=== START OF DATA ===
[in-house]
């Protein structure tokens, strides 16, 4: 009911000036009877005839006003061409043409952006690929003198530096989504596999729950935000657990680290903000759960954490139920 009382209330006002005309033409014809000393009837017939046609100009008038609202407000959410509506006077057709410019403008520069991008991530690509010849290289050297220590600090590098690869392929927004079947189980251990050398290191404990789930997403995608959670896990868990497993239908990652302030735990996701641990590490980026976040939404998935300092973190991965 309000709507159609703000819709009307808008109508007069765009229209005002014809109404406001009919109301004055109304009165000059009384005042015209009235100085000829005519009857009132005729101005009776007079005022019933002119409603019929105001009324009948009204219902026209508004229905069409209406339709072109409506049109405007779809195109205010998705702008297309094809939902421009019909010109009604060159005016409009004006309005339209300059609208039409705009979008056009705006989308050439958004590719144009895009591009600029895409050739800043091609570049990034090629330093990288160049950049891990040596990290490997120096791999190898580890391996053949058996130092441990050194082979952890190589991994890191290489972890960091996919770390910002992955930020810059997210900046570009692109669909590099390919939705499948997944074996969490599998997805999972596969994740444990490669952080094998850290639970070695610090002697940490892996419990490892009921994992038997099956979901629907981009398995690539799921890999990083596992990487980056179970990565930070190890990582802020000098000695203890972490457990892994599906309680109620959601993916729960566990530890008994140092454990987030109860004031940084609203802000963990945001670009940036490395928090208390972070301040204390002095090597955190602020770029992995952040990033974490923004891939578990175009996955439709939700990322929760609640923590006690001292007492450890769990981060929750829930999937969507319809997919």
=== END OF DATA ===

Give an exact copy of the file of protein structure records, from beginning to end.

[in-house]
């Protein structure tokens, strides 16, 4: 009911000036009877005839006003061409043409952006690929003198530096989504596999729950935000657990680290903000759960954490139920 009382209330006002005309033409014809000393009837017939046609100009008038609202407000959410509506006077057709410019403008520069991008991530690509010849290289050297220590600090590098690869392929927004079947189980251990050398290191404990789930997403995608959670896990868990497993239908990652302030735990996701641990590490980026976040939404998935300092973190991965 309000709507159609703000819709009307808008109508007069765009229209005002014809109404406001009919109301004055109304009165000059009384005042015209009235100085000829005519009857009132005729101005009776007079005022019933002119409603019929105001009324009948009204219902026209508004229905069409209406339709072109409506049109405007779809195109205010998705702008297309094809939902421009019909010109009604060159005016409009004006309005339209300059609208039409705009979008056009705006989308050439958004590719144009895009591009600029895409050739800043091609570049990034090629330093990288160049950049891990040596990290490997120096791999190898580890391996053949058996130092441990050194082979952890190589991994890191290489972890960091996919770390910002992955930020810059997210900046570009692109669909590099390919939705499948997944074996969490599998997805999972596969994740444990490669952080094998850290639970070695610090002697940490892996419990490892009921994992038997099956979901629907981009398995690539799921890999990083596992990487980056179970990565930070190890990582802020000098000695203890972490457990892994599906309680109620959601993916729960566990530890008994140092454990987030109860004031940084609203802000963990945001670009940036490395928090208390972070301040204390002095090597955190602020770029992995952040990033974490923004891939578990175009996955439709939700990322929760609640923590006690001292007492450890769990981060929750829930999937969507319809997919």